self.surfaceCamera.node().getDisplayRegion(0).getWindow().setClearActive(0, 0)

If so, it seems to have no apparent effect, either on my frame-rate or on the distribution of time in PStats - “clear” still seems to be taking up the largest portion of time.

As to “gl-finish”, including the indicated line did seem to reduce my frame-rate, but to only slightly decrease the amount of time spent in “clear” (from about 15ms to about 12ms, I think that it was). Other values did shoot up, however.

Which brings me to something that seems odd to me (and which I now realise was visible in PStats, but which I did not recognise): it seems that base.win has a full four display regions. Is that as it should be? Could it simply be that clearing five display regions (my single offscreen region included) is my problem, or is this the expected behaviour?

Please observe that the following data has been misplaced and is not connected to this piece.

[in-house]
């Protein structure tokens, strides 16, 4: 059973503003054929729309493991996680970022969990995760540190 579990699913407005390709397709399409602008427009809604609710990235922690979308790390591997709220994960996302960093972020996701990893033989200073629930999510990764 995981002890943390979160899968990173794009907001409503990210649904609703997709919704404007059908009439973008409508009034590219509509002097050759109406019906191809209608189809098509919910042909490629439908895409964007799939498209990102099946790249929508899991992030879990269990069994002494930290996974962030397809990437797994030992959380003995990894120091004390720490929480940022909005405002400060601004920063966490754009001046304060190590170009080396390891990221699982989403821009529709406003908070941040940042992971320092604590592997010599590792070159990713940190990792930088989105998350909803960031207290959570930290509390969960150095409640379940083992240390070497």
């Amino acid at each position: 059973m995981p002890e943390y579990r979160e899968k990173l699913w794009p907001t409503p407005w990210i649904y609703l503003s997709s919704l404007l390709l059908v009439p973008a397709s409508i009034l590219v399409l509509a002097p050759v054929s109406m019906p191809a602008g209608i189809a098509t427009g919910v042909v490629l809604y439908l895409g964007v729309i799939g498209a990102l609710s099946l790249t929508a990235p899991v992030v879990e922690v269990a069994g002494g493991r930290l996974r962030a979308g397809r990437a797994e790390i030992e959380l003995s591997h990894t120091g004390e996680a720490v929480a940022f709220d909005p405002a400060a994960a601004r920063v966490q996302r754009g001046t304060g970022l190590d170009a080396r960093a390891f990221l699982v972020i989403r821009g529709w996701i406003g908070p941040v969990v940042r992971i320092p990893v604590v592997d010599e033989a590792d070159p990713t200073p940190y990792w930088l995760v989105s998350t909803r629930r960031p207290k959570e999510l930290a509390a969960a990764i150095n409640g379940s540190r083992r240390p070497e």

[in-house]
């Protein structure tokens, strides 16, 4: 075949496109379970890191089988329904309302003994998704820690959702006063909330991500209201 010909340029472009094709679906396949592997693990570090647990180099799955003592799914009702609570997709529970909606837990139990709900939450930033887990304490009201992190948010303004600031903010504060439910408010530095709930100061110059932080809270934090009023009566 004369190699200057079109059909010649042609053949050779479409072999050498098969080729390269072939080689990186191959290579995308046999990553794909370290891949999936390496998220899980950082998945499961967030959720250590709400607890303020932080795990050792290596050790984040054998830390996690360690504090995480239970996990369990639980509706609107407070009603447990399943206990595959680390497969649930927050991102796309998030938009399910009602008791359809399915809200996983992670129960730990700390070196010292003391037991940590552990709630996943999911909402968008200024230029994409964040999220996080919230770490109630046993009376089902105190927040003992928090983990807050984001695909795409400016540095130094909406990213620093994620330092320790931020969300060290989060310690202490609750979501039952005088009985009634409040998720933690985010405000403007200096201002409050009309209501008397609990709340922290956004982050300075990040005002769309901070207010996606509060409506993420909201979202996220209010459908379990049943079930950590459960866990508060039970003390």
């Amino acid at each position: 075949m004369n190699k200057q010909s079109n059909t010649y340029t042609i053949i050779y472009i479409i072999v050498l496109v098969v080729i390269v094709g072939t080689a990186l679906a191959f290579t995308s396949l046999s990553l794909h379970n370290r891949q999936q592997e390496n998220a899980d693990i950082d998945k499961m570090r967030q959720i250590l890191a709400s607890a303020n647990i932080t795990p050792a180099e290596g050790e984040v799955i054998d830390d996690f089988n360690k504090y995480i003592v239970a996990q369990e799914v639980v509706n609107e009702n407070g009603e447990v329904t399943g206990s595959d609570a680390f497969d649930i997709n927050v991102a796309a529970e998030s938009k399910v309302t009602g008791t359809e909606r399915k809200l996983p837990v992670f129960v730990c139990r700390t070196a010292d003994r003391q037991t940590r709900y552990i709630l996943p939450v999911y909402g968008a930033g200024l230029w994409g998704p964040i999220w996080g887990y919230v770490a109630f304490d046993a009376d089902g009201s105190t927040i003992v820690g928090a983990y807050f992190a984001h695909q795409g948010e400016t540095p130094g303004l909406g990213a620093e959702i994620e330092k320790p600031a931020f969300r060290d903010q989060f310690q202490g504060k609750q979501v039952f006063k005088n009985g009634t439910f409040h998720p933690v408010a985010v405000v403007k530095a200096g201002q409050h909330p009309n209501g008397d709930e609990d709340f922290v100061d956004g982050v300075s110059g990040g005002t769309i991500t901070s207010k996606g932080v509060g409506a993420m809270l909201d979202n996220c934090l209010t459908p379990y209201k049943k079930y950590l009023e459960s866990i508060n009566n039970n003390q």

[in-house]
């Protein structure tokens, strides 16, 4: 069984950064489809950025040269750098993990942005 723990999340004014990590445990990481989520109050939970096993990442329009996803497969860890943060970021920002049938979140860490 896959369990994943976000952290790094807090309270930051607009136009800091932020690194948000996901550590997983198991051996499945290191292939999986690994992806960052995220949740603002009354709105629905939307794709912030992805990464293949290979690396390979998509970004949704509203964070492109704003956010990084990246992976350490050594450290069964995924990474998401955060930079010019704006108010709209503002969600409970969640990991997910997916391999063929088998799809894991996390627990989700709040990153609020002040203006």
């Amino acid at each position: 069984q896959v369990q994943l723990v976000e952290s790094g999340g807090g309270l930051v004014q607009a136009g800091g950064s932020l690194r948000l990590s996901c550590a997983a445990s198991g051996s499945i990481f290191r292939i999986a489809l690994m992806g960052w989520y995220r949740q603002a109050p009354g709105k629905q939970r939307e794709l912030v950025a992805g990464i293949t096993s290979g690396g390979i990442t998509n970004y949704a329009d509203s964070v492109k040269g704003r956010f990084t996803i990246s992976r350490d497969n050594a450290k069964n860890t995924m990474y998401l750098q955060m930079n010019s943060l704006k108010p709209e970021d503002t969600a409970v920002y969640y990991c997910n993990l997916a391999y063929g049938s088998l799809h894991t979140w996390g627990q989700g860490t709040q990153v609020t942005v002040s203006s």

Either way, with “gl-finish 1” in my .prc file I now see a significant amount of time in “dr_0” and “dr_1”, which I presume to be the first and second display regions, respectively.

I’ve tried removing the element that I was working on, and thus the off-screen buffer, leaving me with a scene empty save for a single two-quad, two-texture model. With the “gl-finish 1” line in place, there seems to be little effect. Without it, my frame-rate does improve, albeit not to stellar levels. The time spent in “clear” remains at around 11-12ms, it seems.

You’re not actually disabling the clear on the display regions, getDisplayRegion(0).getWindow() returns the window from that display region, which is the same as base.win. Instead, iterate over getDisplayRegions() and disable the clears on that.

If you’re seeing a lot of time in dr_0 and dr_1 under Draw, then that indicates that the drawing is just very processor intensive. Are dr_0 and dr_1 under Cull equally intensive? What does PStats report as the number of batches being sent to the GPU? What is the output of render.analyze() ? Do you have expensive pixel shaders?

Hmm… On reflection, I wonder whether my problem isn’t simply that I have a pretty weak machine, especially in terms of graphics. Perhaps things normally passed on to the GPU are being executed on CPU in my case? :confused: